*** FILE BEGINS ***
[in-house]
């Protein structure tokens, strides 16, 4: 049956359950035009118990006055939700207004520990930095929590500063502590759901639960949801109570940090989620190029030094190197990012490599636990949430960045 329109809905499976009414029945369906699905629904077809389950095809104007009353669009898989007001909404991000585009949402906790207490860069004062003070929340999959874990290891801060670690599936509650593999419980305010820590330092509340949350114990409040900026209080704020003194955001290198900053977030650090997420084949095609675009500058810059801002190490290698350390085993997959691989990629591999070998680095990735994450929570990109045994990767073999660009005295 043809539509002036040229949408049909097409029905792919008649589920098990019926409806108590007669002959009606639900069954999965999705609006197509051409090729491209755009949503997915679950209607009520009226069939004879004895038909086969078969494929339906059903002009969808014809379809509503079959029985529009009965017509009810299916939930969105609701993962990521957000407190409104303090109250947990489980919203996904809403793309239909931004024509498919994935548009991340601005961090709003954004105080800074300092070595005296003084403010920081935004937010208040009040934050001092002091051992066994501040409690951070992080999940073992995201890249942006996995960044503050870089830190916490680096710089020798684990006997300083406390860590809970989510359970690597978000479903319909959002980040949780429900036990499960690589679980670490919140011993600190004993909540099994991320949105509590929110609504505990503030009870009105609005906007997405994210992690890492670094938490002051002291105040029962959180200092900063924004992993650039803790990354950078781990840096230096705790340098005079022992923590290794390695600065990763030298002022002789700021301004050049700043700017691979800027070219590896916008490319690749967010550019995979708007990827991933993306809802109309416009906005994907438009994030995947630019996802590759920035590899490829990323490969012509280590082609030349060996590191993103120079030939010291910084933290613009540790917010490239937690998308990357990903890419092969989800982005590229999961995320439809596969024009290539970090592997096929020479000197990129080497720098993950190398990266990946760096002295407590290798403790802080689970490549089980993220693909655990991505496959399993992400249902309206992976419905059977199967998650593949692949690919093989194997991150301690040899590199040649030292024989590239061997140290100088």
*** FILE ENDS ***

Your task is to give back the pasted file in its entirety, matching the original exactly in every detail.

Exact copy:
[in-house]
């Protein structure tokens, strides 16, 4: 049956359950035009118990006055939700207004520990930095929590500063502590759901639960949801109570940090989620190029030094190197990012490599636990949430960045 329109809905499976009414029945369906699905629904077809389950095809104007009353669009898989007001909404991000585009949402906790207490860069004062003070929340999959874990290891801060670690599936509650593999419980305010820590330092509340949350114990409040900026209080704020003194955001290198900053977030650090997420084949095609675009500058810059801002190490290698350390085993997959691989990629591999070998680095990735994450929570990109045994990767073999660009005295 043809539509002036040229949408049909097409029905792919008649589920098990019926409806108590007669002959009606639900069954999965999705609006197509051409090729491209755009949503997915679950209607009520009226069939004879004895038909086969078969494929339906059903002009969808014809379809509503079959029985529009009965017509009810299916939930969105609701993962990521957000407190409104303090109250947990489980919203996904809403793309239909931004024509498919994935548009991340601005961090709003954004105080800074300092070595005296003084403010920081935004937010208040009040934050001092002091051992066994501040409690951070992080999940073992995201890249942006996995960044503050870089830190916490680096710089020798684990006997300083406390860590809970989510359970690597978000479903319909959002980040949780429900036990499960690589679980670490919140011993600190004993909540099994991320949105509590929110609504505990503030009870009105609005906007997405994210992690890492670094938490002051002291105040029962959180200092900063924004992993650039803790990354950078781990840096230096705790340098005079022992923590290794390695600065990763030298002022002789700021301004050049700043700017691979800027070219590896916008490319690749967010550019995979708007990827991933993306809802109309416009906005994907438009994030995947630019996802590759920035590899490829990323490969012509280590082609030349060996590191993103120079030939010291910084933290613009540790917010490239937690998308990357990903890419092969989800982005590229999961995320439809596969024009290539970090592997096929020479000197990129080497720098993950190398990266990946760096002295407590290798403790802080689970490549089980993220693909655990991505496959399993992400249902309206992976419905059977199967998650593949692949690919093989194997991150301690040899590199040649030292024989590239061997140290100088």